Every year, you’ll hear some criticism of the different draft choices that some of the teams in the NFL make. However, in 1982, the Tampa Bay Buccaneers actually picked the wrong player. No, they didn’t choose a player who turned out to be a bust – instead, they actually picked the wrong player. The Bucs contributed plenty to the drama that marked the NFL betting fans during the 1970s. They lost 26 games in a row between 1976 and 1977, and then they kept their woeful ways going into the 1980s, allowing quarterback Doug Williams to leave town in 1983 and to pick Bo Jackson (who liked baseball more than football) with the first overall draft choice in 1986. However, their choice in the 1982 draft was just another nail in the coffin that would trap the Bucs from 1983 to 1984, when they lost at least 10 games each year.
In 1982, the Buccaneers chose Sean Farrell with the #17 pick in the first round. But they didn’t mean to.
Originally, the Bucs were considering three players with that pic – Booker Reese, a defensive end from Bethune-Cookman; Mike Munchak, an offensive lineman from Penn State; and Farrell. However, the Houston Oilers picked up Munchak with the #8 pick in that first round, leaving the Bucs with Farrell and Reese on their board. Farrell was seen as the more polished player, ready to go right into NFL action, but Reese was seen as having a higher athletic upside, particularly when it came to rushing the quarterback. Tampa Bay already had one dominant defensive end in Lee Roy Selmon, and they liked the idea of putting Reese on the other end, especially after they saw his 4.68 time in the 40-yard dash at the combine.
As the Bucs’ pick approached, Tampa Bay equipment manager Part Marcuccillo, who was representing the team at the draft in New York City, was told to write down two names – Reese and Farrell – and then wait for instructions. In Tampa Bay, the men in the draft room were arguing back and forth until there was only about a minute left in the Bucs’ window – 15 minutes – in which they could announce their selection. The team was communicating with Marcuccillo by speaker phone, and there was a lot of background noise in New York City. So when the general manager told Marcuccillo, “We’re not going with Sean Farrell, we’re going with Booker Reese. Turn it in.” However, the equipment manager only heard patches of the sentence, and time was ticking down, and so he went and turned in the wrong name.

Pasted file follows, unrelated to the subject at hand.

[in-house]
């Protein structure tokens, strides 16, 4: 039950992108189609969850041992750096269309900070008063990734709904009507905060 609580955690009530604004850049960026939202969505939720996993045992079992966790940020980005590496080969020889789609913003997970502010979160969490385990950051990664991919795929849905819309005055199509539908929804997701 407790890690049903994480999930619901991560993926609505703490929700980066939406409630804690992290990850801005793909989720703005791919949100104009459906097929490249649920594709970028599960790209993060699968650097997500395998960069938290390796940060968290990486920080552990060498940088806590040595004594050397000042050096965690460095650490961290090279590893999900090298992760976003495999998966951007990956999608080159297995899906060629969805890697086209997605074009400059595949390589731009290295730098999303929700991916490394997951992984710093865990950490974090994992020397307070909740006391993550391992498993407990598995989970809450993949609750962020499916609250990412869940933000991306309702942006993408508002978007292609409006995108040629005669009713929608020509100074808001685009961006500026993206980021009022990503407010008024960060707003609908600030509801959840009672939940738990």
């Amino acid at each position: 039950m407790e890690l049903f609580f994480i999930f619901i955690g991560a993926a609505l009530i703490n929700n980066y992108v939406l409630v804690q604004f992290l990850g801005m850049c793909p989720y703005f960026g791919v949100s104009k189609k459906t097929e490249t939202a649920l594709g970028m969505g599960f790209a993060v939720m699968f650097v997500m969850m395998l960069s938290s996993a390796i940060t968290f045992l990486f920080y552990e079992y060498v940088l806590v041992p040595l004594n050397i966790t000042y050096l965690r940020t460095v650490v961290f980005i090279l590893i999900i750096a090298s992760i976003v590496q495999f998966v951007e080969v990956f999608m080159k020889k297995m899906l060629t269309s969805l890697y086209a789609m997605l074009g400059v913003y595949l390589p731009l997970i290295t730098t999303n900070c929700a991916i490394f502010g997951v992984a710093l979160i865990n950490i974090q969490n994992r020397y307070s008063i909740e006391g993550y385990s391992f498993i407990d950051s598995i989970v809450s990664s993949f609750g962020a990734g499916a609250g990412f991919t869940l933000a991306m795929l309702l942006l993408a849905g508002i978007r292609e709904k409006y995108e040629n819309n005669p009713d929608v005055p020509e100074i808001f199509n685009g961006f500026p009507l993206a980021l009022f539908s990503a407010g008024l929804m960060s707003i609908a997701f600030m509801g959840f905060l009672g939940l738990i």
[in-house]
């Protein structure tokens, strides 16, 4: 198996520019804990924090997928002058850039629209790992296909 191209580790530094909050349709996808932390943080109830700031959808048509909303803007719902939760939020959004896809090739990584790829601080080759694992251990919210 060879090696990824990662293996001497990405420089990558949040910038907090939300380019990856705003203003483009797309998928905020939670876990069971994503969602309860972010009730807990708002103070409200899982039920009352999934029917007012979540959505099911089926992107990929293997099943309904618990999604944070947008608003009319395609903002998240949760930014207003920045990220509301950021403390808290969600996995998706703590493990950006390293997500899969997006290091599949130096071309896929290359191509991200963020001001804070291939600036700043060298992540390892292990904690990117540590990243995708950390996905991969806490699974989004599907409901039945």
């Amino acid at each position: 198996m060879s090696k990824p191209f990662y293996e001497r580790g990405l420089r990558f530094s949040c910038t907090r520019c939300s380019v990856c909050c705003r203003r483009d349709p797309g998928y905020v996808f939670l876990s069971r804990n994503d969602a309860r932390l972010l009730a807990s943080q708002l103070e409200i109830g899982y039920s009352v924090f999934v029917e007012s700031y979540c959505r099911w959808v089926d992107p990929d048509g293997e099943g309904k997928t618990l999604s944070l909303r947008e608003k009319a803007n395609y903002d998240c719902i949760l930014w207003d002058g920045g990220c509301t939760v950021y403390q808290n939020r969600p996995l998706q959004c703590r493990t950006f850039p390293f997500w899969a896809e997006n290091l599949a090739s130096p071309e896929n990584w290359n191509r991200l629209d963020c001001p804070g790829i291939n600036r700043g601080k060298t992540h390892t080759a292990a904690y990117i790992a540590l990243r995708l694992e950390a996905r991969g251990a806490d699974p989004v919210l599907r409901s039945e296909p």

Back in Tampa, the draft committee was watching the draft on ESPN. When commissioner Pete Rozelle walked to the podium and announced Sean Farrell’s name as the 17th pick, everyone – up to owner Hugh Culverhouse – was livid about what had just happened. Then they ordered Marcuccillo to go to the podium and try to take the pick back, but the commissioner wouldn’t have it. Once a pick was turned in and the time expired, that was that.
Farrell turned out to be a pretty good player in Tampa Bay, starting on the offensive line for five seasons (a total of 59 games). After those seasons, though, he announced at a press conference that he wanted out – and the team traded him to New England. And what happened to Booker Reese? The Bucs traded away their first round pick the next season (1983) to get the Bears’ second-round pick and snag Reese. Unfortunately, Reese washed out after a couple of seasons. All in all, this is a typical tale of the Bucs’ bumbling 1970s and 1980s.
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